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Jackson, Miss., is the worst U.S. city for people with allergies, according to the Asthma and Allergy Foundation of America. The foundation releases its list of “2013 Spring Allergy Capitals” today, based on pollen scores, the number of over-the-counter and prescription allergy medications per patient and the number of board-certified allergists per patient.

The foundation ranked 100 of 320 cities in the continental USA for the 10th year. Its website includes an interactive map of the top 100 with pollen scores as well as resources for patients and doctors. The list of cities was funded this year by Dymista, a nasal spray for relief of allergy symptoms.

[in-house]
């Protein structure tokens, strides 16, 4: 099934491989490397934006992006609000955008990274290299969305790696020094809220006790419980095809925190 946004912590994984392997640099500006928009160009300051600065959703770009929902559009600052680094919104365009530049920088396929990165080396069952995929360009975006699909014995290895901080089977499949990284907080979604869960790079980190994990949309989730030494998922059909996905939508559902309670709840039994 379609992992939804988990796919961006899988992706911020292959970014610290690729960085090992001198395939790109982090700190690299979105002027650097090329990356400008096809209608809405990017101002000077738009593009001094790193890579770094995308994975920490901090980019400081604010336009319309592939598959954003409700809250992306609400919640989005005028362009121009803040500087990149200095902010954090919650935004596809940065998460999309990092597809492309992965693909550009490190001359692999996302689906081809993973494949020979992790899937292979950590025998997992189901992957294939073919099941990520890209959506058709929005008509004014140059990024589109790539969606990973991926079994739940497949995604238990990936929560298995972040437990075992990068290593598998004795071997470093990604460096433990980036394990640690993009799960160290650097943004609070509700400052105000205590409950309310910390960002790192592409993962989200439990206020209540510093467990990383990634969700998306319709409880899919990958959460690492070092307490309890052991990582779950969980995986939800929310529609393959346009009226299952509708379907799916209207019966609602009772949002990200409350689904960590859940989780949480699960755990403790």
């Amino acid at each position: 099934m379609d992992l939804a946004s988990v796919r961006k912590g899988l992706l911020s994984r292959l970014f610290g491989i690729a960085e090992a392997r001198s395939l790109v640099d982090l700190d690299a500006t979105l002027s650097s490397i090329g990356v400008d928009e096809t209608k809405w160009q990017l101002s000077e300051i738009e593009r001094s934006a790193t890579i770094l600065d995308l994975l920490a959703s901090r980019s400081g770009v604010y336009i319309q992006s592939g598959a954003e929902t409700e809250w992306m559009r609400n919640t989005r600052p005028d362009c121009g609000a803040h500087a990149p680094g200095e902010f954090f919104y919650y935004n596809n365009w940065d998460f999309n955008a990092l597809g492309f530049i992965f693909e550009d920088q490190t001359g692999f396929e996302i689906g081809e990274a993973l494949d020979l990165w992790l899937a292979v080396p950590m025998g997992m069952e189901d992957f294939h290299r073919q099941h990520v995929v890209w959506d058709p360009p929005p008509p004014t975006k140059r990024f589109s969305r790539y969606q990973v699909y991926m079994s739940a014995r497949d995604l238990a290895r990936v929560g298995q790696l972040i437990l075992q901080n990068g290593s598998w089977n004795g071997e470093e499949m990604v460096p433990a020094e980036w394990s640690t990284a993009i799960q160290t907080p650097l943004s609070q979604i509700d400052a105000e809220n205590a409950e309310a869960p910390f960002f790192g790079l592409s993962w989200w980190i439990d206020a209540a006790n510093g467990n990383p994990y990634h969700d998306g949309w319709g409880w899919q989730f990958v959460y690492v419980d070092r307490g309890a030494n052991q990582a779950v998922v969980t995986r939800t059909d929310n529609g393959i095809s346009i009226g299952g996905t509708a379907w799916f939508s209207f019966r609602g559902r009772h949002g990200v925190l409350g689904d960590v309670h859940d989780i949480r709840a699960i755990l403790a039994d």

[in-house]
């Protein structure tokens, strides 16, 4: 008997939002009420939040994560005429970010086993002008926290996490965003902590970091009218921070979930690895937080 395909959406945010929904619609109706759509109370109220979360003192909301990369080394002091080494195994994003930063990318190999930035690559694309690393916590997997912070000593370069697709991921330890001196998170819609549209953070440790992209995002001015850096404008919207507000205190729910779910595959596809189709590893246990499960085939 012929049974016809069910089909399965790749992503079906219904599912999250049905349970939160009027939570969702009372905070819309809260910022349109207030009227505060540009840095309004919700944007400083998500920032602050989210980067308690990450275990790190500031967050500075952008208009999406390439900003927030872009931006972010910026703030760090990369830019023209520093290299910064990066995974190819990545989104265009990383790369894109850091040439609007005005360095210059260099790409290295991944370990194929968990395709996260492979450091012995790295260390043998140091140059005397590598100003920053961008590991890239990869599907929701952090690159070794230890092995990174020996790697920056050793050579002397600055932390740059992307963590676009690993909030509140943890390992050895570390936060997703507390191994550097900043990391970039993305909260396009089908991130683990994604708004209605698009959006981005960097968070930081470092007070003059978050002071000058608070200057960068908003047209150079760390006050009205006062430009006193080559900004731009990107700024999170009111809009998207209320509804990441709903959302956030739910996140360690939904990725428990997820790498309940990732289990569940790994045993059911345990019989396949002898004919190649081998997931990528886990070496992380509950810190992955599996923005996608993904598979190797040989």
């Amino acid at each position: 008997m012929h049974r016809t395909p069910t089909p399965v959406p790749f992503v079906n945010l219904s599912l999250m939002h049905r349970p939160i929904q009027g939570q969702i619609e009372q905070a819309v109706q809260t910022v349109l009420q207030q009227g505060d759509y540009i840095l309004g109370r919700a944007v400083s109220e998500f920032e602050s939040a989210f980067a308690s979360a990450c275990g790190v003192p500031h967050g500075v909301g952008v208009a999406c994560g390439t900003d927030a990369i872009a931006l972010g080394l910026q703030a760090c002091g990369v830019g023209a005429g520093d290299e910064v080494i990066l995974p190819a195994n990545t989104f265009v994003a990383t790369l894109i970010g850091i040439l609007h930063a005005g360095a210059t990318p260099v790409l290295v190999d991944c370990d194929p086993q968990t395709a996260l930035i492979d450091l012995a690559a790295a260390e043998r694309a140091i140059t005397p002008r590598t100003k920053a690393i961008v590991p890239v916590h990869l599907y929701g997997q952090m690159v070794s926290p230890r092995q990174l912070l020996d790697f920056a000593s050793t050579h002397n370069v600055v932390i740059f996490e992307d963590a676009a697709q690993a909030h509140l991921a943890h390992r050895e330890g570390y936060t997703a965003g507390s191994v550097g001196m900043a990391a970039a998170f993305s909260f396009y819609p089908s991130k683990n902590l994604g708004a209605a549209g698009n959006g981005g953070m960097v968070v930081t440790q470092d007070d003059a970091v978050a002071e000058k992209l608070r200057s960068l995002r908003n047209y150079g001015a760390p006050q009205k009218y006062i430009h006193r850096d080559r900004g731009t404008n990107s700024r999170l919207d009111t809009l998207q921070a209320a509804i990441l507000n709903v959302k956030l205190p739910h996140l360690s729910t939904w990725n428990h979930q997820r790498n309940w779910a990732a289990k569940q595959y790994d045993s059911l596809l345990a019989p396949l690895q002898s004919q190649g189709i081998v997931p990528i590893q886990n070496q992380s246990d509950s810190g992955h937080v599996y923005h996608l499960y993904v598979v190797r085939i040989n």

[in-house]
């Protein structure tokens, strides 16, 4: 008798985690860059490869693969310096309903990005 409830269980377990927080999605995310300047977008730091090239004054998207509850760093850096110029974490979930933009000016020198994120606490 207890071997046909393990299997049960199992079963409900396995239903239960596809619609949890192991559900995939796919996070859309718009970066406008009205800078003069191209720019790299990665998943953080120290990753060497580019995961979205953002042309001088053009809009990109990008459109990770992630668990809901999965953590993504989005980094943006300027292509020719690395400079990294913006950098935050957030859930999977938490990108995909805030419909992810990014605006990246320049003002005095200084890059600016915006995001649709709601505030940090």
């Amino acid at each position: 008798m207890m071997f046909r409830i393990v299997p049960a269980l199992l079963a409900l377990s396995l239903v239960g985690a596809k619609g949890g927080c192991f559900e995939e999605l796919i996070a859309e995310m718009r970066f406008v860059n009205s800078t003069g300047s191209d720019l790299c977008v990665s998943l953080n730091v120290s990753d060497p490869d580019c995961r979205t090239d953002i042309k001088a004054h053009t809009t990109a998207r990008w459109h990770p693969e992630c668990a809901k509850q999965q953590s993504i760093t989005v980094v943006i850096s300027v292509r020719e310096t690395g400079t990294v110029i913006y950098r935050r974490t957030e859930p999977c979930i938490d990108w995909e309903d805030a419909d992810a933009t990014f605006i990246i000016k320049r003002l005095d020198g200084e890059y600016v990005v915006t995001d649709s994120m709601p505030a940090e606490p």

“We do this ranking to make people aware of their environment and what they may face,” says Angel Waldron, a consumer health advocate for the foundation, based in Landover, Md.

Outdoor allergies (also called seasonal allergic rhinitis or hay fever) occur when tree pollens and other outdoor allergens are inhaled into the nose and lungs.

Several southeastern cities sprang up in the list this season. The southeastern coastal region has a number of pollinating trees, such as red cedar, hackberry, elm, willow, poplar, bald cypress, bayberry, wax myrtle, ash, birch, hickory, pecan, paper mulberry, sycamore, mulberry, oak and walnut, Waldron says.

“With climate change, they are exposed to higher temperatures for longer periods,” she adds.

William Berger, an adviser for the foundation, says it is important to see a board-certified allergist for diagnosis and treatment. He says it’s a misperception that kids will outgrow allergies:

“Most people will have symptoms throughout life,” adds Berger, an allergist in Mission Viejo, Calif.

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